Did Jesus commission the New Testament or the disciples?

2 Corinthians 1:21 (RSV): “But it is God who establishes us with you in Christ, and has commissioned us;”

2 Corinthians 2:17: “For we are not, like so many, peddlers of God’s word; but as men of sincerity, as commissioned by God, in the sight of God we speak in Christ.”

I ran across an article written by an anti-Catholic Reformed/Presbyterian apologist, in which he was arguing that Jesus did indeed command His disciples to write books.

Catholics don’t deny that, but we say that He didn’t commission the New Testament. His commands to proclaim the Gospel were primarily (even overwhelmingly, I would say) in terms of oral preaching and oral tradition, not by means of writing (though that isn’t excluded).

The problem is when one pits oral tradition and an authoritative Church against the Bible, and we oppose that. Here are clear references to oral proclamation/tradition:

Matthew 24:14 (RSV): “And this gospel of the kingdom will be preached throughout the whole world, as a testimony to all nations; and then the end will come” (cf. Lk 24:47).

Mark 3:14: “And he appointed twelve, to be with him, and to be sent out to preach” (cf. 6:12; 13:10; 14:9; 16:15, 20; Lk 9:2, 6).

Acts 5:42: “And every day in the temple and at home they did not cease teaching and preaching Jesus as the Christ” (cf. 8:4-5, 12, 25, 40; 9:20, 27, 29; 10:36-37, 42; 11:20; 13:5; 15:21, 35; 16:10; 17:18; 18:5).

Romans 1:15: “so I am eager to preach the gospel to you also who are in Rome” (cf. 10:8, 14-15, 17; 2 Tim 4:2, 17).

Our friend noted that in Revelation 1:11, Jesus commanded John to “write in a book.” He did say this, but it applies only to the book of Revelation, not the entire New Testament (which was determined later by the Church, as to which books it would contain).

A similar sola Scriptura argument is made from words at the end of the book (“this book”: 22:9-10, 18-19; “the book of this prophecy”: 22:19; “prophecy of this book”: 22:7). Many Protestant apologists argue that this is referring to the book of the New Testament, but it clearly only applies to the book of Revelation.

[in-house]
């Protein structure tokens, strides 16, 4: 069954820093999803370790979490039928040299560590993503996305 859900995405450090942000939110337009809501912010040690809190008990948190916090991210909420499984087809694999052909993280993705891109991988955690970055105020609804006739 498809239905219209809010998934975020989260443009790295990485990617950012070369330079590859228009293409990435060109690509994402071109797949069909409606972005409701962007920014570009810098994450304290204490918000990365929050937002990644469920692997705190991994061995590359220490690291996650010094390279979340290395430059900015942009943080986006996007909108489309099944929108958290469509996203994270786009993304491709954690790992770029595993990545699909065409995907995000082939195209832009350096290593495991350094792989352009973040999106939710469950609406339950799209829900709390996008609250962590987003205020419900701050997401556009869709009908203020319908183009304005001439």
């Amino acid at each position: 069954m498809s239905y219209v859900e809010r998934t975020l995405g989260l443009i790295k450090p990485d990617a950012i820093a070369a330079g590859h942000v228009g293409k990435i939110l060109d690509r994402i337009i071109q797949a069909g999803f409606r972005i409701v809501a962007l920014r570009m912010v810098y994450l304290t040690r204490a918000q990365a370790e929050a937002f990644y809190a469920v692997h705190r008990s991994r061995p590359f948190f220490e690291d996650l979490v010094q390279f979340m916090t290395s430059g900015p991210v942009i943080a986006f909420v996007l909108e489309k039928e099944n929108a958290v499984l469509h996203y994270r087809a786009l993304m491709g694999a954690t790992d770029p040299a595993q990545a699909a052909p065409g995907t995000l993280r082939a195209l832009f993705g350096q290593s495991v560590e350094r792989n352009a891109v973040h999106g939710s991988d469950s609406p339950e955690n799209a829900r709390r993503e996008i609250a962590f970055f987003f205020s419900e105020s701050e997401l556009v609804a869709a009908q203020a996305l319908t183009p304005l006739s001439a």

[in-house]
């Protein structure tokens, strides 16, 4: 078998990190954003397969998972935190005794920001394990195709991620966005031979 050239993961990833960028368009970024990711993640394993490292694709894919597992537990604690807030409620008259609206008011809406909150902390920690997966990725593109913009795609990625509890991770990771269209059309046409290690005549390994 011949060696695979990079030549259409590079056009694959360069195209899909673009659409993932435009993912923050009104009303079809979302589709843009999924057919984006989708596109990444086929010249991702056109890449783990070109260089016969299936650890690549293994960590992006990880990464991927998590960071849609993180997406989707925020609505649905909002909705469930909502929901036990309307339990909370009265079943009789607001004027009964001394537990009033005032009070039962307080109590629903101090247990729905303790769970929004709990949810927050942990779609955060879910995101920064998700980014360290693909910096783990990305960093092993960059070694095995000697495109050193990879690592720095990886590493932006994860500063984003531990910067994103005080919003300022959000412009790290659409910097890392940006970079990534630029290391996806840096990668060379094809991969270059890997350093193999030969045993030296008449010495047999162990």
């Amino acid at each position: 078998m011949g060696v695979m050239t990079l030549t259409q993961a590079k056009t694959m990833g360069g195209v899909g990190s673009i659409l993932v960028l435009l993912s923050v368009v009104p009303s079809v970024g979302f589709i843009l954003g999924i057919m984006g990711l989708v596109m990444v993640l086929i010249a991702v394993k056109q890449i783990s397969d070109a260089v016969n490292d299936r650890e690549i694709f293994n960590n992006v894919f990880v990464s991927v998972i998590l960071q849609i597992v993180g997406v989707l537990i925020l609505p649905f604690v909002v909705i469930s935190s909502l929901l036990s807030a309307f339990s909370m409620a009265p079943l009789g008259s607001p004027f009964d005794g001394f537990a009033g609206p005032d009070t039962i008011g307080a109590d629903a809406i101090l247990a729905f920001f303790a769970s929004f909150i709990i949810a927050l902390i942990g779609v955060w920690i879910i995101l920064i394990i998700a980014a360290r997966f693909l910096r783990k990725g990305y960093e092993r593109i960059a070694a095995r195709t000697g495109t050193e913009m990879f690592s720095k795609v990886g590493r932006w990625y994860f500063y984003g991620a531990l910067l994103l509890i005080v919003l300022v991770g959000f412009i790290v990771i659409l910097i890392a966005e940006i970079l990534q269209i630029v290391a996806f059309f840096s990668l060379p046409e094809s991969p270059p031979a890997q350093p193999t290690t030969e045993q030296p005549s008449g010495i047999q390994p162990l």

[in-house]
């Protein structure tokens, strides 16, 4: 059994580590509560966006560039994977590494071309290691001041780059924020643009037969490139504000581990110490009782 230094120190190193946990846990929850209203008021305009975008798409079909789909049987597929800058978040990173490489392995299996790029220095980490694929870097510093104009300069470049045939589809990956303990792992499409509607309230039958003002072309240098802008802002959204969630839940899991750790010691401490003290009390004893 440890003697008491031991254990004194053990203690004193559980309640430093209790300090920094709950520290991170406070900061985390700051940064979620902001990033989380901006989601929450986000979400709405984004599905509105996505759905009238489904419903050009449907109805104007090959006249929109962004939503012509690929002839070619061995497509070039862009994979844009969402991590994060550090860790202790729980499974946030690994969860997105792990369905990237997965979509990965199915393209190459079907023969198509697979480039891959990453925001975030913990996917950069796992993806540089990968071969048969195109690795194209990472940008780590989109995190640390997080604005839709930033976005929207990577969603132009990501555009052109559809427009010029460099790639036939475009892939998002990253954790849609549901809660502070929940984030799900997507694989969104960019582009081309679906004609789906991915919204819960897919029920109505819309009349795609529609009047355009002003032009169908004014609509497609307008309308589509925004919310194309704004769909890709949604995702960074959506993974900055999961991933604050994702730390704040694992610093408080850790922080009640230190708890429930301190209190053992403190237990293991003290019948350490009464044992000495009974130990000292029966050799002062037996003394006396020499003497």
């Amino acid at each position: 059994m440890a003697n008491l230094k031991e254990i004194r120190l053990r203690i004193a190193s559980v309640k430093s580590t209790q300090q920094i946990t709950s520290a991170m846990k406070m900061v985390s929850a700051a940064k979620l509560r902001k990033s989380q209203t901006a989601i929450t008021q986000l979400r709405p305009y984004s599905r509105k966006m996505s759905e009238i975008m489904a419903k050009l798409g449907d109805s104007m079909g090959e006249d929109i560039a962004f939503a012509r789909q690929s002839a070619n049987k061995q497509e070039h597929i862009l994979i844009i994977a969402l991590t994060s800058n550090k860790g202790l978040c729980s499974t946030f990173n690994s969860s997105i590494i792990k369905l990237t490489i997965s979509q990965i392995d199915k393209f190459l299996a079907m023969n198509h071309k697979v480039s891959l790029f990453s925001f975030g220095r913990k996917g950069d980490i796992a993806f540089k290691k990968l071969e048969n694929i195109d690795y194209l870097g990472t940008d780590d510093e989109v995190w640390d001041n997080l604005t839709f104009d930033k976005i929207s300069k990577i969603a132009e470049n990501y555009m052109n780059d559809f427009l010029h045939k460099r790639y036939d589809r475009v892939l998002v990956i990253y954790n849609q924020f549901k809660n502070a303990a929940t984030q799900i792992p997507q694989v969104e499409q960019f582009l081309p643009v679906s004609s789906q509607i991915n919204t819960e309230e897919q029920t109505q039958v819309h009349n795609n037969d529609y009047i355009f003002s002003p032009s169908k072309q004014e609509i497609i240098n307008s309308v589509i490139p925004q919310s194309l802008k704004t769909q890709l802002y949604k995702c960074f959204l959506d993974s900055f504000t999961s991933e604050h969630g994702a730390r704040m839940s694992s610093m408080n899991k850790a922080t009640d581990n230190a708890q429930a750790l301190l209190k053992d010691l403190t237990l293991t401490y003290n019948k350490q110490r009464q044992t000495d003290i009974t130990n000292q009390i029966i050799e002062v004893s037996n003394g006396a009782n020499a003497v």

John 20:30 is similar, insofar as it also refers to “this book” (meaning, the Gospel of John only).

The only other time “books” are mentioned, it refers not to 27 New Testament books (never referred to as such in the New Testament, but for the first time in 367 AD by St. Athanasius), but rather to hundreds or thousands of books (i.e., hardly a “proof” of sola Scriptura!):

John 21:25: “But there are also many other things which Jesus did; were every one of them to be written, I suppose that the world itself could not contain the books that would be written.”

When St. Luke described his decision to write his Gospel, he didn’t say that Jesus told him to do so:

Luke 1:3: “… it seemed good to me also, having followed all things closely for some time past, to write an orderly account for you, most excellent The-oph’ilus …”

When St. Paul refers to his own teaching, he places his oral proclamations on the same level as his written ones:

2 Thessalonians 2:15:“So then, brethren, stand firm and hold to the traditions which you were taught by us, either by word of mouth or by letter.”

Our dissenting friend continued, stating:

“Jesus alluded to them writing books: John 17:20 says ‘Neither pray I for these alone, but for them also which shall believe on me through their word…’ Guess how people believe through the word of the apostles? For most of history, that has been through their word written in the Bible.”

But the text doesn’t say that. It certainly could include writing, but it doesn’t refer exclusively to writing. “Word” in Scripture refers far more to oral preaching than to the written word, as even a quick search of “word” or “word of God” or “word of the Lord” in the New Testament will soon reveal.

Dave Armstrong has been a published Catholic apologist since 1993. Dave has written or edited 48 books on apologetics, including several bestsellers. If you’d like to help keep his influential teaching apostolate going as a much-needed monthly supporter, write to Dave at [email protected].